Religion Wiki

Atonement in Judaism

34,279pages on
this wiki
Add New Page
Add New Page Talk0
Return in Judaism:
repentance, atonement,
higher ascent
High Priest Offering Sacrifice of a Goat
In the Hebrew Bible:
Biblical Altars
Temple in Jerusalem
Prophecy in the Temple
Jacob-angelSynagoga TykDveikut
Confession in Judaism
Atonement in Judaism
Love of God
Awe of God
Mystical approach
Ethical approach
Jewish meditation
Jewish services
Torah study
In the Jewish calendar:
AlphonseLévy ShofarJudenbad Speyer 6 View from the first room downGottlieb-Jews in the Synagogue 1878
Month of Elul · Selichot
Rosh Hashanah
Shofar · Tashlikh
Ten Days of Repentance
Kapparot · Mikveh
Yom Kippur
Sukkot · Simchat Torah
Ta'anit · Tisha B'Av
Passover · The Omer
Contemporary Judaism:
Baal teshuva movement
Jewish Renewal

Part of a series on
<center>Star of David        Lukhot Habrit        Menora
Portal | Category
Jewish religious movements
Orthodox (Haredi · Hasidic · Modern)
Conservative · Reform
Reconstructionist · Renewal · Humanistic
Rabbinic · Karaite
Jewish philosophy
Principles of faith · Kabbalah · Messiah · Ethics
Chosenness · Names of God · Mussar
Religious texts
Tanakh (Torah·Nevi'im·Ketuvim)
Ḥumash · Siddur · Piyutim · Zohar
Rabbinic literature (Talmud·Midrash·Tosefta)
Religious Law
Mishneh Torah · Tur
Shulchan Aruch · Mishnah Berurah
Kashrut · Tzniut · Tzedakah · Noahide laws
Holy cities
Jerusalem · Safed · Hebron · Tiberias
Important figures
Abraham · Isaac · Jacob
Moses · Aaron · David · Solomon
Sarah · Rebecca · Rachel · Leah
Rabbinic sages
Jewish life cycle
Brit · Pidyon haben · Bar/Bat Mitzvah · Marriage
Niddah · Bereavement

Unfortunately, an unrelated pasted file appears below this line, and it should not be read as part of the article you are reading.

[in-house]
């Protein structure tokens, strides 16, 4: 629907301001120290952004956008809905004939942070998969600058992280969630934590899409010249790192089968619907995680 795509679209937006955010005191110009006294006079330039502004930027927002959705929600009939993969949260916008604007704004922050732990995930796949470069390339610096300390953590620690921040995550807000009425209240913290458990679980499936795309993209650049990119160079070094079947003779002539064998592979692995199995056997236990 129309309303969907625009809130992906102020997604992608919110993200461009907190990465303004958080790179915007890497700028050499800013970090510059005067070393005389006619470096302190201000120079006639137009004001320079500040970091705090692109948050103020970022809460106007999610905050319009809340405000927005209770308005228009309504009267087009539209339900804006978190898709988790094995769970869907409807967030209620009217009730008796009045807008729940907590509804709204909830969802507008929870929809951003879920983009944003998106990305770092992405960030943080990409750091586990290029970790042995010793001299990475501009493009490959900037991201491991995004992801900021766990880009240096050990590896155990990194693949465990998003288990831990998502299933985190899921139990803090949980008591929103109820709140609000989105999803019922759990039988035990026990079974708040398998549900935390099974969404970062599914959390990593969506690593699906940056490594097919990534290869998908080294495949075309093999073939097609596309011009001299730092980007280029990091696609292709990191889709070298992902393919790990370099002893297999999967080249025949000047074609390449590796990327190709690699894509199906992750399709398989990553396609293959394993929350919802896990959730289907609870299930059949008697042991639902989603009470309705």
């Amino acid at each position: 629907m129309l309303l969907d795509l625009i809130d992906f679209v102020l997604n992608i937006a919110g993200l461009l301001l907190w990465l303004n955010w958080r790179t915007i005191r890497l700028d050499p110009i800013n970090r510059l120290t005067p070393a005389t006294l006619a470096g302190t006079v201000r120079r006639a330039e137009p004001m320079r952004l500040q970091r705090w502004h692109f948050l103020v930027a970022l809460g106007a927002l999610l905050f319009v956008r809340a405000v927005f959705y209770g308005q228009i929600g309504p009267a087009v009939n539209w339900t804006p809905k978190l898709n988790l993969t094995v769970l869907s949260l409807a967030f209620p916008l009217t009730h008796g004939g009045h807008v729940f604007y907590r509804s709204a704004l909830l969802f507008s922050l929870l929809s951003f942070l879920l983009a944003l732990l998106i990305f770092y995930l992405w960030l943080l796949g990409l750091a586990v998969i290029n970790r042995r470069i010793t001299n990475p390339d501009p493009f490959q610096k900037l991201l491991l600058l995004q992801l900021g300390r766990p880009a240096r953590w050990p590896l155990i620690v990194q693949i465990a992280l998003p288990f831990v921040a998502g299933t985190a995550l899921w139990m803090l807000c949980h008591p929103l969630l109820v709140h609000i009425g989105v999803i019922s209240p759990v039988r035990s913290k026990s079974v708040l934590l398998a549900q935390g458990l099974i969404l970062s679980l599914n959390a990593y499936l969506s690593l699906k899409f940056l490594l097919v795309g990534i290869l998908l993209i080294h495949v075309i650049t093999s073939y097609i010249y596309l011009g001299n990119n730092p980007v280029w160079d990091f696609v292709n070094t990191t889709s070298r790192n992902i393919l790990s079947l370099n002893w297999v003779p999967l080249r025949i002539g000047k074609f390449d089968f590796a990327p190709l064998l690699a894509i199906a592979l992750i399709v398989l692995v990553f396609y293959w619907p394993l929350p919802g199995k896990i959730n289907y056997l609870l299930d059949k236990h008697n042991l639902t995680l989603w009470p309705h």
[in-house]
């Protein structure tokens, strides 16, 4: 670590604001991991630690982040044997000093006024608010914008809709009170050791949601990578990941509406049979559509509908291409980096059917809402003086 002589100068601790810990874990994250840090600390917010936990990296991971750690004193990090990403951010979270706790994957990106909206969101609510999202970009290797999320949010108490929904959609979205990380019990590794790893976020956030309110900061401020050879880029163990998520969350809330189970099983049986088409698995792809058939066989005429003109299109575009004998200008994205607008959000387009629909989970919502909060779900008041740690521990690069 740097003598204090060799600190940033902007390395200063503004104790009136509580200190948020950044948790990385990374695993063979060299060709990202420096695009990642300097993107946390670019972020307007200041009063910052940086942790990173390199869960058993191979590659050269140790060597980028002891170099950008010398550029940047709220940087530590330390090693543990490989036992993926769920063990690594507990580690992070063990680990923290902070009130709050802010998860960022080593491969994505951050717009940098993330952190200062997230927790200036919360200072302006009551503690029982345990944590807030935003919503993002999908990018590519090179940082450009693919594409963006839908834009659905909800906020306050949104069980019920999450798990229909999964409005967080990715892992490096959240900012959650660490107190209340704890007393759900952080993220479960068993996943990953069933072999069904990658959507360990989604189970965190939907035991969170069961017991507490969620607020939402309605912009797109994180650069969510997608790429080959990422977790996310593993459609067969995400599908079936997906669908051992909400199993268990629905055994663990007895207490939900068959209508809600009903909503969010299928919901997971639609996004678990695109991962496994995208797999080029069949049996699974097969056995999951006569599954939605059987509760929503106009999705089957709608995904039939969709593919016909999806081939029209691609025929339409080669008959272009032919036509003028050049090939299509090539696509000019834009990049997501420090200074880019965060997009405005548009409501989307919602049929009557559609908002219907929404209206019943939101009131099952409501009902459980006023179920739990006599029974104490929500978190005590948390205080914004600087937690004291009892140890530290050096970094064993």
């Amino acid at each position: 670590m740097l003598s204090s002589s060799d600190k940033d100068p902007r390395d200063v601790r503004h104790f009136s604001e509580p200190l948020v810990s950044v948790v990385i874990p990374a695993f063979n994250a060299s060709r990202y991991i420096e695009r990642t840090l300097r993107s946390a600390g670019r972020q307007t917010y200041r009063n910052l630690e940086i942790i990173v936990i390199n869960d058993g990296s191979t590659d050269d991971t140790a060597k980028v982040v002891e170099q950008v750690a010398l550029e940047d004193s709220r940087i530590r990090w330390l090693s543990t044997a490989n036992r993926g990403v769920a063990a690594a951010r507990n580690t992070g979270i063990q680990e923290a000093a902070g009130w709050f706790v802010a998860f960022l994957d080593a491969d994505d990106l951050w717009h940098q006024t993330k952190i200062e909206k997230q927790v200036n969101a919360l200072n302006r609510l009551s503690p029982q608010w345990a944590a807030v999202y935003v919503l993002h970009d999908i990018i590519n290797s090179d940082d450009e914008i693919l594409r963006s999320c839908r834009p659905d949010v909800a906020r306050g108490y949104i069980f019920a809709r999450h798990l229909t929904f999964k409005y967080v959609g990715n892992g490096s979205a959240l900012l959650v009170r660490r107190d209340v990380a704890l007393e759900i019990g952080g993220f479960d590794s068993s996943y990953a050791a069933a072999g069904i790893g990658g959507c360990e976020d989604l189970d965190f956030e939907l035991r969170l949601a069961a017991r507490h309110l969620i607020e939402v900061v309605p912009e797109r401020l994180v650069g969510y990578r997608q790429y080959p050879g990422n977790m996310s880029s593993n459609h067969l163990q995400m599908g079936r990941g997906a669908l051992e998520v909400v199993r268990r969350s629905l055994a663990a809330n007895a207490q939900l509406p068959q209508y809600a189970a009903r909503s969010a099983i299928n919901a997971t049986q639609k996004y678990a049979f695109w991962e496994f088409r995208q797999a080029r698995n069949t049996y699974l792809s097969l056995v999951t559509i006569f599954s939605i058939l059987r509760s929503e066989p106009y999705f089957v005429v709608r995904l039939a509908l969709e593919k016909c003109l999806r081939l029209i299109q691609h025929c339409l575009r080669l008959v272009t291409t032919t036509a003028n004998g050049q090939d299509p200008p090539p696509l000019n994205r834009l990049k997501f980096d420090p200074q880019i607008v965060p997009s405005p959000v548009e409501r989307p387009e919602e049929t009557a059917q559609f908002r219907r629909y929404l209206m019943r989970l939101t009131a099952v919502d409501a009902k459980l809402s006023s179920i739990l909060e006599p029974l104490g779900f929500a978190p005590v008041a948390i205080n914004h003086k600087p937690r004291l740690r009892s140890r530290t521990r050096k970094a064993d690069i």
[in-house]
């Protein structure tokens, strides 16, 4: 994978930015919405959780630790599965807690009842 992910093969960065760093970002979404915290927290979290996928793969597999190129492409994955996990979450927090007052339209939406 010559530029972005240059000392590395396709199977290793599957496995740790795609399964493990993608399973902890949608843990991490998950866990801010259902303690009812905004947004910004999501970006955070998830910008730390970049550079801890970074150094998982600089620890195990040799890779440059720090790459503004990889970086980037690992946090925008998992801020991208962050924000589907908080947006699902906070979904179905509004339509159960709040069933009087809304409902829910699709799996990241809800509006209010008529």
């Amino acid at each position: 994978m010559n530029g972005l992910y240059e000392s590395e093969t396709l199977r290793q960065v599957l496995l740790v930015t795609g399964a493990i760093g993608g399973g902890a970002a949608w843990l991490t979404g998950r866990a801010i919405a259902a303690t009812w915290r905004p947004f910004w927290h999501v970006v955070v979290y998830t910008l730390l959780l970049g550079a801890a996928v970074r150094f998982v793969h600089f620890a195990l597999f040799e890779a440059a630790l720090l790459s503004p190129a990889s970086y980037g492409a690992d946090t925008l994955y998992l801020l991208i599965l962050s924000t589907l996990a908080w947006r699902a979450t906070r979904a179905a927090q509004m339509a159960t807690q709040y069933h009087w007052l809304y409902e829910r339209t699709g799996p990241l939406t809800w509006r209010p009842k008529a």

Religious roles
Rabbi · Rebbe · Posek · Hazzan/Cantor
Dayan · Rosh yeshiva · Mohel · Kohen/Priest
Religious buildings & institutions
Synagogue · Beth midrash · Mikveh
Sukkah · Chevra kadisha
Holy Temple / Tabernacle
Jewish education
Yeshiva · Kollel · Cheder
Religious articles
Sefer Torah · Tallit · Tefillin · Tzitzit · Kippah
Mezuzah · Hanukiah/Menorah · Shofar
4 Species · Kittel · Gartel
Jewish prayers and services
Shema · Amidah · Aleinu · Kaddish · Minyan
Birkat Hamazon · Shehecheyanu · Hallel
Havdalah · Tachanun · Kol Nidre · Selichot
Judaism & other religions
Christianity · Islam · Judeo-Christian
Abrahamic faiths · Pluralism · Others
Related topics
Antisemitism · Zionism · Holocaust

In Judaism, atonement is the process of causing a transgression to be forgiven or pardoned.

In Biblical Hebrew

The triliteral root of the verb "to atone" and the noun "atonement" (כפר) is also the root of the related verb "to cover" (Gen 6:14) and noun "a cover" (of a container, Ex. 25:17), the noun "a ransom" (Ex. 21:30, see also Ex. 30:11-16), and the names of things that normally cover or protect that which is within them (asphalt: Gen. 6:14, frost: Ps. 147:16, villages: Chron. I 27:25, cups or bowls: Ez. 1:10). In Mishnaic Hebrew, the same root often has the meaning "to annul" or "to deny" (כפר במלוה: deny having received a loan, כפר בעיקר: deny a principle of the faith, etc.); this meaning may also be interpretively read in some biblical usage, e.g. Is. 28:18.